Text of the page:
These advances lead to tangible improvements in life expectancy, improve quality of life and enhance health outcomes, promote the realization of the human rights of children and women and human rights more broadly, expand educational opportunities, and raise incomes and improve food security. Kerala, a region of South India, made huge advancements in human development without being dependent on external aid for enabling this transformation.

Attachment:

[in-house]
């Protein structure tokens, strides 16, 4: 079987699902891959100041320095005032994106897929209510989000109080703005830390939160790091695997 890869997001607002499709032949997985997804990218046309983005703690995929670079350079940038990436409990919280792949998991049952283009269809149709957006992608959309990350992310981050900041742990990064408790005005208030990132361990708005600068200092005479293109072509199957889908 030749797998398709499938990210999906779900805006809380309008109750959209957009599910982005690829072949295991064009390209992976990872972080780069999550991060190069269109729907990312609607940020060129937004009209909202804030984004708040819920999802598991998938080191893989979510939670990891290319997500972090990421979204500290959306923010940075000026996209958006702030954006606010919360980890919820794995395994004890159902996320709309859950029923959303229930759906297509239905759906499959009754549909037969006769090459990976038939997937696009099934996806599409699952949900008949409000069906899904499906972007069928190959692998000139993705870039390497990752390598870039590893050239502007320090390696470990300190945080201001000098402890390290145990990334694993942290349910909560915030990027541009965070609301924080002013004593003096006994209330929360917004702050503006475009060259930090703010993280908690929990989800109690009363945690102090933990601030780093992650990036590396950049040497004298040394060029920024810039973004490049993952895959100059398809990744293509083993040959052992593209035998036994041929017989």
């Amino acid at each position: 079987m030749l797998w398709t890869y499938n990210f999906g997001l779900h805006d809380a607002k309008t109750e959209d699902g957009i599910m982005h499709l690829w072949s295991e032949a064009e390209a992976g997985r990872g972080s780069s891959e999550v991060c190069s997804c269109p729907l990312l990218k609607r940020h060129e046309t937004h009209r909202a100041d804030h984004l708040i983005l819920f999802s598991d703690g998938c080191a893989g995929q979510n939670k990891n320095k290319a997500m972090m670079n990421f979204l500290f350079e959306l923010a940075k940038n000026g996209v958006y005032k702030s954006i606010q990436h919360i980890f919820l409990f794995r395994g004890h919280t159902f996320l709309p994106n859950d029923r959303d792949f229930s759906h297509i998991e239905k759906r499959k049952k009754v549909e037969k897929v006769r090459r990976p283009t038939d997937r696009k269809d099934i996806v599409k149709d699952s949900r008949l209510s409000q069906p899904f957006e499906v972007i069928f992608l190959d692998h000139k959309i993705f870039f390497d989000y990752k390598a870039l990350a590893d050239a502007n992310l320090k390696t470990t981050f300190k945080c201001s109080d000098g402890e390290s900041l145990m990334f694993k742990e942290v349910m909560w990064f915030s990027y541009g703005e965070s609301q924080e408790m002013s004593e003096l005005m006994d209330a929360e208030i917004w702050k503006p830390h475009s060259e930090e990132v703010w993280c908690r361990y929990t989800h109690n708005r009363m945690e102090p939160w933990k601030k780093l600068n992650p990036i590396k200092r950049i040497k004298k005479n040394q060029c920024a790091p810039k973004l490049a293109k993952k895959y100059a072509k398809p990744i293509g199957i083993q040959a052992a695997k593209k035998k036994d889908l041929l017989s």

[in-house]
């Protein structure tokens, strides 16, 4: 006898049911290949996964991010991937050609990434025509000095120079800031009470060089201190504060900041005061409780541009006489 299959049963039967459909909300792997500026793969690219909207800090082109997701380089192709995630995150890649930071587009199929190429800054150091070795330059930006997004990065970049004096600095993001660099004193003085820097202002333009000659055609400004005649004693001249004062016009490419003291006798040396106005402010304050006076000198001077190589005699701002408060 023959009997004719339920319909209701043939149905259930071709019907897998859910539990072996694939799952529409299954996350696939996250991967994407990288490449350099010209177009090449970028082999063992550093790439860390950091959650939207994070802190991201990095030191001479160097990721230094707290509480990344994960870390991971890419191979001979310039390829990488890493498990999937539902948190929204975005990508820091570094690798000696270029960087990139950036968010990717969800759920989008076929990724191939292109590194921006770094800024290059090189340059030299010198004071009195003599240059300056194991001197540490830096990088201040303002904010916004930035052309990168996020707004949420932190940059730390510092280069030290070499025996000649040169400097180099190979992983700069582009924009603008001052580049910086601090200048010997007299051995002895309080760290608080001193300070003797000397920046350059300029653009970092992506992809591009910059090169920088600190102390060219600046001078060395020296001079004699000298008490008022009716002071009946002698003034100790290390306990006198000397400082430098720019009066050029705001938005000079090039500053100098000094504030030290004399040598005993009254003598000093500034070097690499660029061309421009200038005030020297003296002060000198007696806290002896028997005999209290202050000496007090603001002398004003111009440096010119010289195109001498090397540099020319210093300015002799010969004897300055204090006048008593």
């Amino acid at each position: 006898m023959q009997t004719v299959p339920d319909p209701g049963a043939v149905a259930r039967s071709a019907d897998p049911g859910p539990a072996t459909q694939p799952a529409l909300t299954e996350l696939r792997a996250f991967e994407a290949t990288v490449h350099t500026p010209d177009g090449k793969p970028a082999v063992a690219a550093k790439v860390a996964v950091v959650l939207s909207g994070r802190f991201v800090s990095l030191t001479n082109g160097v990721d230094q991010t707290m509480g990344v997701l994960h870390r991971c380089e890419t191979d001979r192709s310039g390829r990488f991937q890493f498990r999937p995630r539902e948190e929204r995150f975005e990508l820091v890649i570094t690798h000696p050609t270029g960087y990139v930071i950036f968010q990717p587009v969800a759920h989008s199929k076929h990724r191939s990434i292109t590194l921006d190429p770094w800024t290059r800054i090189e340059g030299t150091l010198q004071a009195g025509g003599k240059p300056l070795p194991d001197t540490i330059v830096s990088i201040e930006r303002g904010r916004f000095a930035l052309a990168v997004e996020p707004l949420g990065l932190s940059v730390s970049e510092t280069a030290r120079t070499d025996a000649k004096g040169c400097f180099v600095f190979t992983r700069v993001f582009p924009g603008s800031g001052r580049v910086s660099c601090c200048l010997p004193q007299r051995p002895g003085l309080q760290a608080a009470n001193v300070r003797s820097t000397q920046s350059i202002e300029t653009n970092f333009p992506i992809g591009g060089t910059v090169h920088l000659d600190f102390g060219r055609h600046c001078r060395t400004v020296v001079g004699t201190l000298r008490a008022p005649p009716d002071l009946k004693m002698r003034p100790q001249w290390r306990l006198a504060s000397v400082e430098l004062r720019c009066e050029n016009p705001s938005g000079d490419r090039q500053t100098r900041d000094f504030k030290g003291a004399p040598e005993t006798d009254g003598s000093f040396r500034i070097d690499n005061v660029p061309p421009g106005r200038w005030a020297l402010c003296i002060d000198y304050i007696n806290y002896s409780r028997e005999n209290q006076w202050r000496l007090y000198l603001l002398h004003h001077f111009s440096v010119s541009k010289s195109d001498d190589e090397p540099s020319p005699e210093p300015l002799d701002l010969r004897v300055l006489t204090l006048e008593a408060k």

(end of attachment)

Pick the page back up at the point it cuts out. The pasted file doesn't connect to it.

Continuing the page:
Kerala achieved the best health and education levels of development in India already by the s, and continues to sustain them, while also maintaining the highest rate of political participation in India. But, counterintuitively, it was also the poorest state in India when it had these dramatic health and education achievements. In this seeming contradiction we can find vitally important lessons about advancing human development which may be counterintuitive, and for that reason merit attention. According to Taylor and Taylor, this social movement initially fought back against caste-based discrimination but continued beyond that, advancing public literacy and education, promoting land reform, and making scientific knowledge broadly available to the public which has also played a role in public advocacy for continued environmental conservation.